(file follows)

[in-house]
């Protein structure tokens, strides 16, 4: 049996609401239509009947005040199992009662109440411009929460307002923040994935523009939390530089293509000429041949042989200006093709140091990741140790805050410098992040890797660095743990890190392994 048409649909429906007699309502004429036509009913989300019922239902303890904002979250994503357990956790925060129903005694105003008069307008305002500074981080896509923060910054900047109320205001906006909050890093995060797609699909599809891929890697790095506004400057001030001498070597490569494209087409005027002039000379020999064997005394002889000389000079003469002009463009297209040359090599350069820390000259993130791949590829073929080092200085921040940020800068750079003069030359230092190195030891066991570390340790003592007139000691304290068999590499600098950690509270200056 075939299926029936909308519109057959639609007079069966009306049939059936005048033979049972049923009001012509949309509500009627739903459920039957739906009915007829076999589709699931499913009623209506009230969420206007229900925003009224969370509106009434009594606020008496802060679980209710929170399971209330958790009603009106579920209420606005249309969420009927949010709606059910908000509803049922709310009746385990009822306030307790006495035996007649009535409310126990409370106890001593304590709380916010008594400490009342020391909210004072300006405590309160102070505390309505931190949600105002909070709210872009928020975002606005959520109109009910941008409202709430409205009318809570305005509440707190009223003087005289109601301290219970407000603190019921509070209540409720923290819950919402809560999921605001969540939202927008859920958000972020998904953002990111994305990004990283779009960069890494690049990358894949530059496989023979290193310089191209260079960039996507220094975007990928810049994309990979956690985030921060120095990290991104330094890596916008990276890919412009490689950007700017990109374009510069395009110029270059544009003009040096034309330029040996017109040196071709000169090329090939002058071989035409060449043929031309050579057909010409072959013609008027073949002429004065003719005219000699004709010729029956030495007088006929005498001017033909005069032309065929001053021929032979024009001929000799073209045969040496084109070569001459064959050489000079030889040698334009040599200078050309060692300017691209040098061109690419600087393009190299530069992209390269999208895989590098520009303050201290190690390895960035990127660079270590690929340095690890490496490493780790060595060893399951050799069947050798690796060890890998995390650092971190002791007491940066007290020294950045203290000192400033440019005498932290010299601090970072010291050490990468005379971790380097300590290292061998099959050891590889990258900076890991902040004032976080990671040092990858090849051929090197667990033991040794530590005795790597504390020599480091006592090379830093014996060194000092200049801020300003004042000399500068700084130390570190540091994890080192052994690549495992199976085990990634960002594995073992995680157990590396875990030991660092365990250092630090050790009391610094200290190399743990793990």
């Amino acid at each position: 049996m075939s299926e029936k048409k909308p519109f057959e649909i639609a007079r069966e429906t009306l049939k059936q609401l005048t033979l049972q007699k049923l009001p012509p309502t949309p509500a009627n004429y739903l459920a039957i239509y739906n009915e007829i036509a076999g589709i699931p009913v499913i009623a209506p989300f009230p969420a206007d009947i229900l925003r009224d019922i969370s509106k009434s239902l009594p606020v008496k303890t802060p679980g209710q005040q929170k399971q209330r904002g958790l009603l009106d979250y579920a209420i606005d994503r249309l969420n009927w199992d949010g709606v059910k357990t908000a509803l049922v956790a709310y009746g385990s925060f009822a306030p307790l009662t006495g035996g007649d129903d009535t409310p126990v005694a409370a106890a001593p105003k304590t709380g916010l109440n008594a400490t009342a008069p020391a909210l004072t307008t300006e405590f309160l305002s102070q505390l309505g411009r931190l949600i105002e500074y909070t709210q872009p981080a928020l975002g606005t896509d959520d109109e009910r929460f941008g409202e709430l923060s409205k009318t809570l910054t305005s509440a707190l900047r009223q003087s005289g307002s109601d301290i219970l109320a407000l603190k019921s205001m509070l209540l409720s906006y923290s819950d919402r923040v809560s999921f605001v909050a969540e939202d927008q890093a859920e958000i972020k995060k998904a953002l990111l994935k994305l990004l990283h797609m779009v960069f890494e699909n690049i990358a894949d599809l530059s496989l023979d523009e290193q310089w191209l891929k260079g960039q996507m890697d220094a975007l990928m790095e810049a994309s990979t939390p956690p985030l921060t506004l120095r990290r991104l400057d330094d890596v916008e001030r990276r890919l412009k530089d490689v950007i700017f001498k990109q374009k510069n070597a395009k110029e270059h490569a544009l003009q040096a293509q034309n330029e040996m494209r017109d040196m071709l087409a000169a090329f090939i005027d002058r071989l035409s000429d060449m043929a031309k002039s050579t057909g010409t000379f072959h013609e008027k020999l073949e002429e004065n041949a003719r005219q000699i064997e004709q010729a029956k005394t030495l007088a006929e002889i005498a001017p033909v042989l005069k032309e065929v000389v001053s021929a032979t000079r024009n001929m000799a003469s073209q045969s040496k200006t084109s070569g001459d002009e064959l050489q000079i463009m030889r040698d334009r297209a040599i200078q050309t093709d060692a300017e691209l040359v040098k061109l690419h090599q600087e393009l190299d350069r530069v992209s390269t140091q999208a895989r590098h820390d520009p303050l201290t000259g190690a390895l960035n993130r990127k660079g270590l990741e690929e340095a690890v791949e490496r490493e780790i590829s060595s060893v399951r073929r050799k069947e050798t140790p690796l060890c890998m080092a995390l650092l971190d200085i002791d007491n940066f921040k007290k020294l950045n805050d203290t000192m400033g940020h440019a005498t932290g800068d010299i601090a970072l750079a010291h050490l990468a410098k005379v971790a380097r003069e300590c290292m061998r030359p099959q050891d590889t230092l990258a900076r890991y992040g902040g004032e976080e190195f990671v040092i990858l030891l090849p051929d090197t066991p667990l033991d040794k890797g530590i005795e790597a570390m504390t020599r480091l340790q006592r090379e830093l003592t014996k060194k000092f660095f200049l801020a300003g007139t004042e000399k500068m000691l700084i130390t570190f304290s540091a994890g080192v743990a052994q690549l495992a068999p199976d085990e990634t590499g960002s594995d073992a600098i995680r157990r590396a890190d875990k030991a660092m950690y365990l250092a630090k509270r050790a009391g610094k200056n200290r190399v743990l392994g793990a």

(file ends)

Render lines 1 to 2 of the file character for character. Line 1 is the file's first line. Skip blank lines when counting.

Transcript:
[in-house]
């Protein structure tokens, strides 16, 4: 049996609401239509009947005040199992009662109440411009929460307002923040994935523009939390530089293509000429041949042989200006093709140091990741140790805050410098992040890797660095743990890190392994 048409649909429906007699309502004429036509009913989300019922239902303890904002979250994503357990956790925060129903005694105003008069307008305002500074981080896509923060910054900047109320205001906006909050890093995060797609699909599809891929890697790095506004400057001030001498070597490569494209087409005027002039000379020999064997005394002889000389000079003469002009463009297209040359090599350069820390000259993130791949590829073929080092200085921040940020800068750079003069030359230092190195030891066991570390340790003592007139000691304290068999590499600098950690509270200056 075939299926029936909308519109057959639609007079069966009306049939059936005048033979049972049923009001012509949309509500009627739903459920039957739906009915007829076999589709699931499913009623209506009230969420206007229900925003009224969370509106009434009594606020008496802060679980209710929170399971209330958790009603009106579920209420606005249309969420009927949010709606059910908000509803049922709310009746385990009822306030307790006495035996007649009535409310126990409370106890001593304590709380916010008594400490009342020391909210004072300006405590309160102070505390309505931190949600105002909070709210872009928020975002606005959520109109009910941008409202709430409205009318809570305005509440707190009223003087005289109601301290219970407000603190019921509070209540409720923290819950919402809560999921605001969540939202927008859920958000972020998904953002990111994305990004990283779009960069890494690049990358894949530059496989023979290193310089191209260079960039996507220094975007990928810049994309990979956690985030921060120095990290991104330094890596916008990276890919412009490689950007700017990109374009510069395009110029270059544009003009040096034309330029040996017109040196071709000169090329090939002058071989035409060449043929031309050579057909010409072959013609008027073949002429004065003719005219000699004709010729029956030495007088006929005498001017033909005069032309065929001053021929032979024009001929000799073209045969040496084109070569001459064959050489000079030889040698334009040599200078050309060692300017691209040098061109690419600087393009190299530069992209390269999208895989590098520009303050201290190690390895960035990127660079270590690929340095690890490496490493780790060595060893399951050799069947050798690796060890890998995390650092971190002791007491940066007290020294950045203290000192400033440019005498932290010299601090970072010291050490990468005379971790380097300590290292061998099959050891590889990258900076890991902040004032976080990671040092990858090849051929090197667990033991040794530590005795790597504390020599480091006592090379830093014996060194000092200049801020300003004042000399500068700084130390570190540091994890080192052994690549495992199976085990990634960002594995073992995680157990590396875990030991660092365990250092630090050790009391610094200290190399743990793990």